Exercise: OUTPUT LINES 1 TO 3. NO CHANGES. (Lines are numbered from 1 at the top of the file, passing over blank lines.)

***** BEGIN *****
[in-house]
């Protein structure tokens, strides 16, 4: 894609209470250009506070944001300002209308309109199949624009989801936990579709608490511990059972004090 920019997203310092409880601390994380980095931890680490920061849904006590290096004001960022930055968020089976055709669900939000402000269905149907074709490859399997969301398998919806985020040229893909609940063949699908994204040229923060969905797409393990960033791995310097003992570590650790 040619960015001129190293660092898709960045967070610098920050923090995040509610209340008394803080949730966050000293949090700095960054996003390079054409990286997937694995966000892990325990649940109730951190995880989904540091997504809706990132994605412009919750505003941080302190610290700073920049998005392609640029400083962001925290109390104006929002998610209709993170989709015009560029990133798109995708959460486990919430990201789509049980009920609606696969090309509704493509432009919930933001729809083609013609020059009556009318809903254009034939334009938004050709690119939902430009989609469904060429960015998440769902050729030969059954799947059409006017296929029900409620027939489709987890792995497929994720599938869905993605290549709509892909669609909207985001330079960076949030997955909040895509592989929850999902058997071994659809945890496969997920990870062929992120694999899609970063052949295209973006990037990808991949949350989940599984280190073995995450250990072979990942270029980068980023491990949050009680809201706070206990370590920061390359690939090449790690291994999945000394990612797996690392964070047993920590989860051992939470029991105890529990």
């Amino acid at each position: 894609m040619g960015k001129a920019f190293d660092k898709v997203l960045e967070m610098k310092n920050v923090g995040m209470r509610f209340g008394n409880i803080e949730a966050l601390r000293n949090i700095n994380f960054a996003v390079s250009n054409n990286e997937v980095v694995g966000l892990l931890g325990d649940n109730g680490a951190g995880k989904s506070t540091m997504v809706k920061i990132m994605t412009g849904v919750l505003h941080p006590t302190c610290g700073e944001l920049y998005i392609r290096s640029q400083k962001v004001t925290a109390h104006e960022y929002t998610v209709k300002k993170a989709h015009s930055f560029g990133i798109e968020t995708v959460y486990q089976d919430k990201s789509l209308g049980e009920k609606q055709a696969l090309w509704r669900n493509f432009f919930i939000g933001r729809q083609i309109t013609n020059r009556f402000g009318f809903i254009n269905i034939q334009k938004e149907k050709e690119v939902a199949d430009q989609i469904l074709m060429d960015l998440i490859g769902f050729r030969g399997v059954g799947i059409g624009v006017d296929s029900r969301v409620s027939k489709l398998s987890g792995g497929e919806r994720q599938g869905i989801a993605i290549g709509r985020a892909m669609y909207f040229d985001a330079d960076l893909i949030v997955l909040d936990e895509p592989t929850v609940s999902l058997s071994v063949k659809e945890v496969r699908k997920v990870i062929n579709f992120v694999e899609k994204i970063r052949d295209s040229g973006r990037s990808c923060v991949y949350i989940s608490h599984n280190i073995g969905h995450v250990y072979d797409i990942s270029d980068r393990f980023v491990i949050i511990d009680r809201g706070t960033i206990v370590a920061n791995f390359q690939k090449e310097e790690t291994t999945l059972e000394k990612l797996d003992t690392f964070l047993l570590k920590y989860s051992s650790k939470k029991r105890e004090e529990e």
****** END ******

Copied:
[in-house]
């Protein structure tokens, strides 16, 4: 894609209470250009506070944001300002209308309109199949624009989801936990579709608490511990059972004090 920019997203310092409880601390994380980095931890680490920061849904006590290096004001960022930055968020089976055709669900939000402000269905149907074709490859399997969301398998919806985020040229893909609940063949699908994204040229923060969905797409393990960033791995310097003992570590650790 040619960015001129190293660092898709960045967070610098920050923090995040509610209340008394803080949730966050000293949090700095960054996003390079054409990286997937694995966000892990325990649940109730951190995880989904540091997504809706990132994605412009919750505003941080302190610290700073920049998005392609640029400083962001925290109390104006929002998610209709993170989709015009560029990133798109995708959460486990919430990201789509049980009920609606696969090309509704493509432009919930933001729809083609013609020059009556009318809903254009034939334009938004050709690119939902430009989609469904060429960015998440769902050729030969059954799947059409006017296929029900409620027939489709987890792995497929994720599938869905993605290549709509892909669609909207985001330079960076949030997955909040895509592989929850999902058997071994659809945890496969997920990870062929992120694999899609970063052949295209973006990037990808991949949350989940599984280190073995995450250990072979990942270029980068980023491990949050009680809201706070206990370590920061390359690939090449790690291994999945000394990612797996690392964070047993920590989860051992939470029991105890529990």
């Amino acid at each position: 894609m040619g960015k001129a920019f190293d660092k898709v997203l960045e967070m610098k310092n920050v923090g995040m209470r509610f209340g008394n409880i803080e949730a966050l601390r000293n949090i700095n994380f960054a996003v390079s250009n054409n990286e997937v980095v694995g966000l892990l931890g325990d649940n109730g680490a951190g995880k989904s506070t540091m997504v809706k920061i990132m994605t412009g849904v919750l505003h941080p006590t302190c610290g700073e944001l920049y998005i392609r290096s640029q400083k962001v004001t925290a109390h104006e960022y929002t998610v209709k300002k993170a989709h015009s930055f560029g990133i798109e968020t995708v959460y486990q089976d919430k990201s789509l209308g049980e009920k609606q055709a696969l090309w509704r669900n493509f432009f919930i939000g933001r729809q083609i309109t013609n020059r009556f402000g009318f809903i254009n269905i034939q334009k938004e149907k050709e690119v939902a199949d430009q989609i469904l074709m060429d960015l998440i490859g769902f050729r030969g399997v059954g799947i059409g624009v006017d296929s029900r969301v409620s027939k489709l398998s987890g792995g497929e919806r994720q599938g869905i989801a993605i290549g709509r985020a892909m669609y909207f040229d985001a330079d960076l893909i949030v997955l909040d936990e895509p592989t929850v609940s999902l058997s071994v063949k659809e945890v496969r699908k997920v990870i062929n579709f992120v694999e899609k994204i970063r052949d295209s040229g973006r990037s990808c923060v991949y949350i989940s608490h599984n280190i073995g969905h995450v250990y072979d797409i990942s270029d980068r393990f980023v491990i949050i511990d009680r809201g706070t960033i206990v370590a920061n791995f390359q690939k090449e310097e790690t291994t999945l059972e000394k990612l797996d003992t690392f964070l047993l570590k920590y989860s051992s650790k939470k029991r105890e004090e529990e």